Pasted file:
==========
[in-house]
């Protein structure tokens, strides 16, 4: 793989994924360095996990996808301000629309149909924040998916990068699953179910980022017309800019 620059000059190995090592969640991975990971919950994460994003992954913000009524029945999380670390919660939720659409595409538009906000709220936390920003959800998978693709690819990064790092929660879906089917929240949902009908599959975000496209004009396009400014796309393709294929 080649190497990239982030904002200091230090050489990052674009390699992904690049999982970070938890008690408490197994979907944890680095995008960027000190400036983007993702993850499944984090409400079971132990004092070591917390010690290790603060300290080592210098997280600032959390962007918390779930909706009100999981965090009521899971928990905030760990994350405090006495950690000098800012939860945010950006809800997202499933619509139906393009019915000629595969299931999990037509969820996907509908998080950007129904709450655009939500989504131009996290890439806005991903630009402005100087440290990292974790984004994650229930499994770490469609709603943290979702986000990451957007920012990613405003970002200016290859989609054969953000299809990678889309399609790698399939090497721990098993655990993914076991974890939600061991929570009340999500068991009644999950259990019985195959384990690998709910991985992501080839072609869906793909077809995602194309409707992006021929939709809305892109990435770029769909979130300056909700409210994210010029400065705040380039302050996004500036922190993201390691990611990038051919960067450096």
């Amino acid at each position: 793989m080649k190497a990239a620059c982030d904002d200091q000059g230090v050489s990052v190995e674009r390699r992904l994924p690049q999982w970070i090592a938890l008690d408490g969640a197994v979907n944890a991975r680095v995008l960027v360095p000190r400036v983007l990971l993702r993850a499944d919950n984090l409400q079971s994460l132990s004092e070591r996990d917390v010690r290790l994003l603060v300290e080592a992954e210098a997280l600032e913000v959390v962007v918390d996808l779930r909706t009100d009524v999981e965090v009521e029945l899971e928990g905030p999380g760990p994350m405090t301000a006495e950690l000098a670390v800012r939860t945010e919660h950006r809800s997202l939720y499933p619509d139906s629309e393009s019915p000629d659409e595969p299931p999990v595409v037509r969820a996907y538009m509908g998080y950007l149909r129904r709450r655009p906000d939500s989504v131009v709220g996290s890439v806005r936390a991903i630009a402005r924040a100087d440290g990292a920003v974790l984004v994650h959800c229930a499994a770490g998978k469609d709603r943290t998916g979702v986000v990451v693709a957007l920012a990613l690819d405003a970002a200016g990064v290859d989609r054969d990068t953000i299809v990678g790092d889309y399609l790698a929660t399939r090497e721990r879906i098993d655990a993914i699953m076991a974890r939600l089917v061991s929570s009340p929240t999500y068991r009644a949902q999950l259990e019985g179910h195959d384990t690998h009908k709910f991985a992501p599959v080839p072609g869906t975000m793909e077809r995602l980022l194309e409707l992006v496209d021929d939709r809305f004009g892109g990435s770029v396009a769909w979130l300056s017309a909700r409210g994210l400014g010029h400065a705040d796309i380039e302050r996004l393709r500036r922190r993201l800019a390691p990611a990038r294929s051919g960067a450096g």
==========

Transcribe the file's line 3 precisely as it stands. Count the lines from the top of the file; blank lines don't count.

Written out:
């Amino acid at each position: 793989m080649k190497a990239a620059c982030d904002d200091q000059g230090v050489s990052v190995e674009r390699r992904l994924p690049q999982w970070i090592a938890l008690d408490g969640a197994v979907n944890a991975r680095v995008l960027v360095p000190r400036v983007l990971l993702r993850a499944d919950n984090l409400q079971s994460l132990s004092e070591r996990d917390v010690r290790l994003l603060v300290e080592a992954e210098a997280l600032e913000v959390v962007v918390d996808l779930r909706t009100d009524v999981e965090v009521e029945l899971e928990g905030p999380g760990p994350m405090t301000a006495e950690l000098a670390v800012r939860t945010e919660h950006r809800s997202l939720y499933p619509d139906s629309e393009s019915p000629d659409e595969p299931p999990v595409v037509r969820a996907y538009m509908g998080y950007l149909r129904r709450r655009p906000d939500s989504v131009v709220g996290s890439v806005r936390a991903i630009a402005r924040a100087d440290g990292a920003v974790l984004v994650h959800c229930a499994a770490g998978k469609d709603r943290t998916g979702v986000v990451v693709a957007l920012a990613l690819d405003a970002a200016g990064v290859d989609r054969d990068t953000i299809v990678g790092d889309y399609l790698a929660t399939r090497e721990r879906i098993d655990a993914i699953m076991a974890r939600l089917v061991s929570s009340p929240t999500y068991r009644a949902q999950l259990e019985g179910h195959d384990t690998h009908k709910f991985a992501p599959v080839p072609g869906t975000m793909e077809r995602l980022l194309e409707l992006v496209d021929d939709r809305f004009g892109g990435s770029v396009a769909w979130l300056s017309a909700r409210g994210l400014g010029h400065a705040d796309i380039e302050r996004l393709r500036r922190r993201l800019a390691p990611a990038r294929s051919g960067a450096g």